St John’s Wort is a deciduous shrub that has native varieties as well as cultivars bred for the ornamental garden. While both types attract many species of birds to feast on their berries in the late summer, neither is usually browsed by deer. Deer do not care for the tough, woody stems or dense red berries of the mature plants. Tender new growth or just emerging flower buds may be nibbled late in the spring. This does not cause any lasting damage to the shrub as it will quickly regrow. The new growth may be bushier and even more dense with flower buds.
According to Rutgers University, this plant is Seldom Rarely Damaged on their rating scale from Rarely Damaged to Frequently Severely Damaged. This means that St. John’s Wort is not usually eaten by deer, but it could happen if the conditions are right and the deer are hungry enough. Deer will eat almost anything if they are hungry enough, especially during a harsh winter with no other food sources available. During the growing season, deer may be attracted to other plants that they consider tastier and walk right past St. John's Wort. If any browsing is done on Hypericum, it tends to be minimal and the plant will quickly regrow and recover.
Keeping Deer Away From St. John’s Wort
Mature St. John’s Wort rarely needs protection from browsing deer. Newly planted shrubs may need a temporary cover to keep the deer from nibbling on any particularly tender young growth. A cover of bird netting (which will blend, unnoticeably into the foliage) or lightweight (sometimes referred to as summer weight) horticultural fleece can be laid over the top of the shrubs and pinned in the corners so the fabric sits loosely on top. This is called a floating row cover, and it keeps the pests out while giving the plants underneath room to grow. The covering should be removed when the St. John’s Wort begins to bloom. By then, the plants will have developed woodier stems that are not as palatable to deer.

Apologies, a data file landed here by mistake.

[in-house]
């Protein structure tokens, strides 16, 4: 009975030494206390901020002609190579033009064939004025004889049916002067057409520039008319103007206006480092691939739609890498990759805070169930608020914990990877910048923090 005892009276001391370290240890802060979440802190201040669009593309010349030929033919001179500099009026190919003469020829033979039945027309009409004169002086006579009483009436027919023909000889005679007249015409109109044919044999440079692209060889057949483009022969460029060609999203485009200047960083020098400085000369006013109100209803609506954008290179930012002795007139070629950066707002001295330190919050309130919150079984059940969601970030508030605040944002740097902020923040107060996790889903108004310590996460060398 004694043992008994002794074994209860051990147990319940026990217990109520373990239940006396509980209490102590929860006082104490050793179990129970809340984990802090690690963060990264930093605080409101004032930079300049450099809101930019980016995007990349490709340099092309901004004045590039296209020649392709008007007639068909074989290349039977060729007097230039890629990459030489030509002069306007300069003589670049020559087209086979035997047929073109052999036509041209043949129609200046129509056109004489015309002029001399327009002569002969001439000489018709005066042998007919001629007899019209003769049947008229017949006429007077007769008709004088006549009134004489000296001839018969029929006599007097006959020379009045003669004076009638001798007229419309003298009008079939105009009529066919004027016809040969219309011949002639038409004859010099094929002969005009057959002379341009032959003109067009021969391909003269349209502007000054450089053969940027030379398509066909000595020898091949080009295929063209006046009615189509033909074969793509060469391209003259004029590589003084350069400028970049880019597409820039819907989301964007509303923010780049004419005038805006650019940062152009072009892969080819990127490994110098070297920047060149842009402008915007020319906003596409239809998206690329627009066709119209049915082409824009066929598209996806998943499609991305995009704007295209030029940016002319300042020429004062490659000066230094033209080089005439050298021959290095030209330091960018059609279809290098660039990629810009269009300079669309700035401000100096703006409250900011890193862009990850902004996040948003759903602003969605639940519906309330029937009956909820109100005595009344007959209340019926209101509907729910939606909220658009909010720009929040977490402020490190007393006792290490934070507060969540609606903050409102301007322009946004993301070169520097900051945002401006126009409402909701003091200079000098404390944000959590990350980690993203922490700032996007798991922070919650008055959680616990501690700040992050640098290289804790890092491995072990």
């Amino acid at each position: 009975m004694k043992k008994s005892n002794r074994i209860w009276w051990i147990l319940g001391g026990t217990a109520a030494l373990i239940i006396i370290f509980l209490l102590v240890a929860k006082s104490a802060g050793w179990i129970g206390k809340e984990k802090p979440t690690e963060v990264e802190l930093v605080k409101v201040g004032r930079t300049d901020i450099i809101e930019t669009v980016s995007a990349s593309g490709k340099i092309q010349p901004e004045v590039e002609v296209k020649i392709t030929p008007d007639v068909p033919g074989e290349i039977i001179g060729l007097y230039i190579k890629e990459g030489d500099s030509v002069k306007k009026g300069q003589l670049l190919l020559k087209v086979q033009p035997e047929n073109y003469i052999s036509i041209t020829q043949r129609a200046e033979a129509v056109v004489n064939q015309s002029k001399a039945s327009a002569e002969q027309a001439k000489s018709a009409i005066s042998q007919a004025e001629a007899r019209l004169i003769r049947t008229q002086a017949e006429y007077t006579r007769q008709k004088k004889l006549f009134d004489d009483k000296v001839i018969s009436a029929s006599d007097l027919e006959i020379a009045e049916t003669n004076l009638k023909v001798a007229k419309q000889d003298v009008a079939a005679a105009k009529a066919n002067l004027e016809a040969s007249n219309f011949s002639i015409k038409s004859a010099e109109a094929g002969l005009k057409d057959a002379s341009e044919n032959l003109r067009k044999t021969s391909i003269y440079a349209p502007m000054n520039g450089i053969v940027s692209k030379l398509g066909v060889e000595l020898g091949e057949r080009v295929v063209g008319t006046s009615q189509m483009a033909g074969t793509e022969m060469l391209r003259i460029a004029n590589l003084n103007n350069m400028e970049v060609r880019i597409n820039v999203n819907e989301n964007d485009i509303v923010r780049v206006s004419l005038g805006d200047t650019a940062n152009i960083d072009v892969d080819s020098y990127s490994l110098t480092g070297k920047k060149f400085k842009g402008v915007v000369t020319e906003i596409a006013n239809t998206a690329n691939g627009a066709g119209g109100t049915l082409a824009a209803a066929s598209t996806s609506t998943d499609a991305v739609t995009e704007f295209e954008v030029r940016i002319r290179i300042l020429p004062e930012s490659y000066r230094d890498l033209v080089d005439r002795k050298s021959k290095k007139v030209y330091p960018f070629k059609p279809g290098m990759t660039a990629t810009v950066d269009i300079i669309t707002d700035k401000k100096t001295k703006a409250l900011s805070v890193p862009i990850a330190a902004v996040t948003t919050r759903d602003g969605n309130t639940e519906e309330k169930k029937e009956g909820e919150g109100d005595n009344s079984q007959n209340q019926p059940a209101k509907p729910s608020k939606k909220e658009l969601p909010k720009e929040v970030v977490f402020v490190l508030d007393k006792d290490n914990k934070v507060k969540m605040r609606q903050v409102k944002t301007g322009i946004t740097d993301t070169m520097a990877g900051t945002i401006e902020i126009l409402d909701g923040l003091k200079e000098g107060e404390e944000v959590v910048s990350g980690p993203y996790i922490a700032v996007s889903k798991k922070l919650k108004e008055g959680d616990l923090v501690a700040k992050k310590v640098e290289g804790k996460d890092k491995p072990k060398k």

Will St John’s Wort Come Back After Deer Eat Them?
St. John’s Wort will return easily if it is severely browsed by deer. Mature plants are more resilient than young plants and will most likely regrow quickly. Young shrubs may take until the following growing season to recover fully. Any damaged branches should be pruned off cleanly. Pests and diseases take advantage of weakened branches and can quickly become a problem, even for hardy St. John’s Wort.
Fungal rust and powdery mildew are the diseases to watch out for. Once started, they can move from branch to branch quickly. Pruning out branches that are affected, and disposing of the damaged plant material is the best way to control the spread of these diseases.
Sources: Rutgers New Jersey Agricultural Experiment Station ‘Landscape Plants Rated by Deer Resistance’ 2018
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Author Robbin Small - Published 8-15-2022